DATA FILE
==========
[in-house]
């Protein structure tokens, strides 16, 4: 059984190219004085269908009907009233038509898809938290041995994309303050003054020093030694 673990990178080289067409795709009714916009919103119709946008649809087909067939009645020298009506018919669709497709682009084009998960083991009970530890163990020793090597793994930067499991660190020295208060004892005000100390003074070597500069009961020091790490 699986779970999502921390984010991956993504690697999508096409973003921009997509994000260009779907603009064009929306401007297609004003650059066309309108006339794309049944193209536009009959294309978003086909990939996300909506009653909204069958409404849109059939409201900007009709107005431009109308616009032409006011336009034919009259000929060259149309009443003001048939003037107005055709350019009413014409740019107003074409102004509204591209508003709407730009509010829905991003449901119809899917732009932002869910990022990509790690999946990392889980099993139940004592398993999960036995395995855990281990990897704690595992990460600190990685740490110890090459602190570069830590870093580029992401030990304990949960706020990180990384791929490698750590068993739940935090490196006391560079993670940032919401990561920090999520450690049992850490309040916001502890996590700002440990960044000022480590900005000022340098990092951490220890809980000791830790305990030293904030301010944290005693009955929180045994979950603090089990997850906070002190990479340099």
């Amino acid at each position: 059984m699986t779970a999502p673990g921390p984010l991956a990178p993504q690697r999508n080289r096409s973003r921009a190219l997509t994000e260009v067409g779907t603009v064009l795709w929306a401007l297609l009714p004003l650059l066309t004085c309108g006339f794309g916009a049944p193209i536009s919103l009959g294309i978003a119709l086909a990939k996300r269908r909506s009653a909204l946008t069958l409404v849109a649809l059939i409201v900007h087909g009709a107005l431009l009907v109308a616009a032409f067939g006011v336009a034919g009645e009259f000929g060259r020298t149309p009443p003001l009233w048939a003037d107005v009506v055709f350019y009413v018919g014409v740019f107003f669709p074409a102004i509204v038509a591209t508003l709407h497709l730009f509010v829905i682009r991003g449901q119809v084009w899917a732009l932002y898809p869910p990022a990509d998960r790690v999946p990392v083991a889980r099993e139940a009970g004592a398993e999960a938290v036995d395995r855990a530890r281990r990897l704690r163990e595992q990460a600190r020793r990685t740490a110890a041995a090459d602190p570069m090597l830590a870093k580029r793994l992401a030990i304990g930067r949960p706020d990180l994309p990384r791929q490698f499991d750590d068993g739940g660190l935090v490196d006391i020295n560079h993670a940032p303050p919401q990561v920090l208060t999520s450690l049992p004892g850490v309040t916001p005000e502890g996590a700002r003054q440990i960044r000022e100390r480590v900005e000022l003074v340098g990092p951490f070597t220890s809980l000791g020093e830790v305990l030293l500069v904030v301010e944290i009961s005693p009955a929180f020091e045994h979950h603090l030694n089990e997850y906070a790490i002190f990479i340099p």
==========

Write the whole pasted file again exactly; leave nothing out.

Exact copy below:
[in-house]
């Protein structure tokens, strides 16, 4: 059984190219004085269908009907009233038509898809938290041995994309303050003054020093030694 673990990178080289067409795709009714916009919103119709946008649809087909067939009645020298009506018919669709497709682009084009998960083991009970530890163990020793090597793994930067499991660190020295208060004892005000100390003074070597500069009961020091790490 699986779970999502921390984010991956993504690697999508096409973003921009997509994000260009779907603009064009929306401007297609004003650059066309309108006339794309049944193209536009009959294309978003086909990939996300909506009653909204069958409404849109059939409201900007009709107005431009109308616009032409006011336009034919009259000929060259149309009443003001048939003037107005055709350019009413014409740019107003074409102004509204591209508003709407730009509010829905991003449901119809899917732009932002869910990022990509790690999946990392889980099993139940004592398993999960036995395995855990281990990897704690595992990460600190990685740490110890090459602190570069830590870093580029992401030990304990949960706020990180990384791929490698750590068993739940935090490196006391560079993670940032919401990561920090999520450690049992850490309040916001502890996590700002440990960044000022480590900005000022340098990092951490220890809980000791830790305990030293904030301010944290005693009955929180045994979950603090089990997850906070002190990479340099």
């Amino acid at each position: 059984m699986t779970a999502p673990g921390p984010l991956a990178p993504q690697r999508n080289r096409s973003r921009a190219l997509t994000e260009v067409g779907t603009v064009l795709w929306a401007l297609l009714p004003l650059l066309t004085c309108g006339f794309g916009a049944p193209i536009s919103l009959g294309i978003a119709l086909a990939k996300r269908r909506s009653a909204l946008t069958l409404v849109a649809l059939i409201v900007h087909g009709a107005l431009l009907v109308a616009a032409f067939g006011v336009a034919g009645e009259f000929g060259r020298t149309p009443p003001l009233w048939a003037d107005v009506v055709f350019y009413v018919g014409v740019f107003f669709p074409a102004i509204v038509a591209t508003l709407h497709l730009f509010v829905i682009r991003g449901q119809v084009w899917a732009l932002y898809p869910p990022a990509d998960r790690v999946p990392v083991a889980r099993e139940a009970g004592a398993e999960a938290v036995d395995r855990a530890r281990r990897l704690r163990e595992q990460a600190r020793r990685t740490a110890a041995a090459d602190p570069m090597l830590a870093k580029r793994l992401a030990i304990g930067r949960p706020d990180l994309p990384r791929q490698f499991d750590d068993g739940g660190l935090v490196d006391i020295n560079h993670a940032p303050p919401q990561v920090l208060t999520s450690l049992p004892g850490v309040t916001p005000e502890g996590a700002r003054q440990i960044r000022e100390r480590v900005e000022l003074v340098g990092p951490f070597t220890s809980l000791g020093e830790v305990l030293l500069v904030v301010e944290i009961s005693p009955a929180f020091e045994h979950h603090l030694n089990e997850y906070a790490i002190f990479i340099p």